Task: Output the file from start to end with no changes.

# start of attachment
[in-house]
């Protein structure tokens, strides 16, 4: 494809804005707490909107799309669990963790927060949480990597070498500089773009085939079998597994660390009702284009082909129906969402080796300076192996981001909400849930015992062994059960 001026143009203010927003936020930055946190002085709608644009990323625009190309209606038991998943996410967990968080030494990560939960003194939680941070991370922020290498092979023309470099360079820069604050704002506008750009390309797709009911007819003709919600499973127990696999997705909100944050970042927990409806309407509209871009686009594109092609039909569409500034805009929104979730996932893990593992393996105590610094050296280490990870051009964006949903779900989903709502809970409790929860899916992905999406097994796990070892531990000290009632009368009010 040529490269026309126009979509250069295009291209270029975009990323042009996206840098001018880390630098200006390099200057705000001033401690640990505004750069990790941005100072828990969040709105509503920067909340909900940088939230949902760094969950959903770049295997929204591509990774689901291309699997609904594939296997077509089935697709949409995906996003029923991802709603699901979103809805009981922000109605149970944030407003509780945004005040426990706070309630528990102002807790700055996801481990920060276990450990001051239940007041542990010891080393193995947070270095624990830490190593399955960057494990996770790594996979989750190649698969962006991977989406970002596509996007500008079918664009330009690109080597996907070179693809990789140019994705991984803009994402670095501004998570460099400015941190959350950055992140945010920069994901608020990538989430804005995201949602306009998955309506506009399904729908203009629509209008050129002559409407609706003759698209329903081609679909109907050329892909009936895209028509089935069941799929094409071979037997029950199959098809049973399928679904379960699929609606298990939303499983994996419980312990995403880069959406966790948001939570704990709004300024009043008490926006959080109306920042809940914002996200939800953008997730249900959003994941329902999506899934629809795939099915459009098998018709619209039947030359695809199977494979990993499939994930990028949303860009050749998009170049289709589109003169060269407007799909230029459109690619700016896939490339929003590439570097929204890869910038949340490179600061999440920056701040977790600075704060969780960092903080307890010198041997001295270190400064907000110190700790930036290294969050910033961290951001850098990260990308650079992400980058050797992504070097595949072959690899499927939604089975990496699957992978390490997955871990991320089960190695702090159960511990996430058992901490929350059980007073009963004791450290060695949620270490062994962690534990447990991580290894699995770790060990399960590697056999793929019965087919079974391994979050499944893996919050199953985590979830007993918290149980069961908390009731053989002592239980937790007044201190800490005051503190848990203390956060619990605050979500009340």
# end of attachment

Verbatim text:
[in-house]
């Protein structure tokens, strides 16, 4: 494809804005707490909107799309669990963790927060949480990597070498500089773009085939079998597994660390009702284009082909129906969402080796300076192996981001909400849930015992062994059960 001026143009203010927003936020930055946190002085709608644009990323625009190309209606038991998943996410967990968080030494990560939960003194939680941070991370922020290498092979023309470099360079820069604050704002506008750009390309797709009911007819003709919600499973127990696999997705909100944050970042927990409806309407509209871009686009594109092609039909569409500034805009929104979730996932893990593992393996105590610094050296280490990870051009964006949903779900989903709502809970409790929860899916992905999406097994796990070892531990000290009632009368009010 040529490269026309126009979509250069295009291209270029975009990323042009996206840098001018880390630098200006390099200057705000001033401690640990505004750069990790941005100072828990969040709105509503920067909340909900940088939230949902760094969950959903770049295997929204591509990774689901291309699997609904594939296997077509089935697709949409995906996003029923991802709603699901979103809805009981922000109605149970944030407003509780945004005040426990706070309630528990102002807790700055996801481990920060276990450990001051239940007041542990010891080393193995947070270095624990830490190593399955960057494990996770790594996979989750190649698969962006991977989406970002596509996007500008079918664009330009690109080597996907070179693809990789140019994705991984803009994402670095501004998570460099400015941190959350950055992140945010920069994901608020990538989430804005995201949602306009998955309506506009399904729908203009629509209008050129002559409407609706003759698209329903081609679909109907050329892909009936895209028509089935069941799929094409071979037997029950199959098809049973399928679904379960699929609606298990939303499983994996419980312990995403880069959406966790948001939570704990709004300024009043008490926006959080109306920042809940914002996200939800953008997730249900959003994941329902999506899934629809795939099915459009098998018709619209039947030359695809199977494979990993499939994930990028949303860009050749998009170049289709589109003169060269407007799909230029459109690619700016896939490339929003590439570097929204890869910038949340490179600061999440920056701040977790600075704060969780960092903080307890010198041997001295270190400064907000110190700790930036290294969050910033961290951001850098990260990308650079992400980058050797992504070097595949072959690899499927939604089975990496699957992978390490997955871990991320089960190695702090159960511990996430058992901490929350059980007073009963004791450290060695949620270490062994962690534990447990991580290894699995770790060990399960590697056999793929019965087919079974391994979050499944893996919050199953985590979830007993918290149980069961908390009731053989002592239980937790007044201190800490005051503190848990203390956060619990605050979500009340």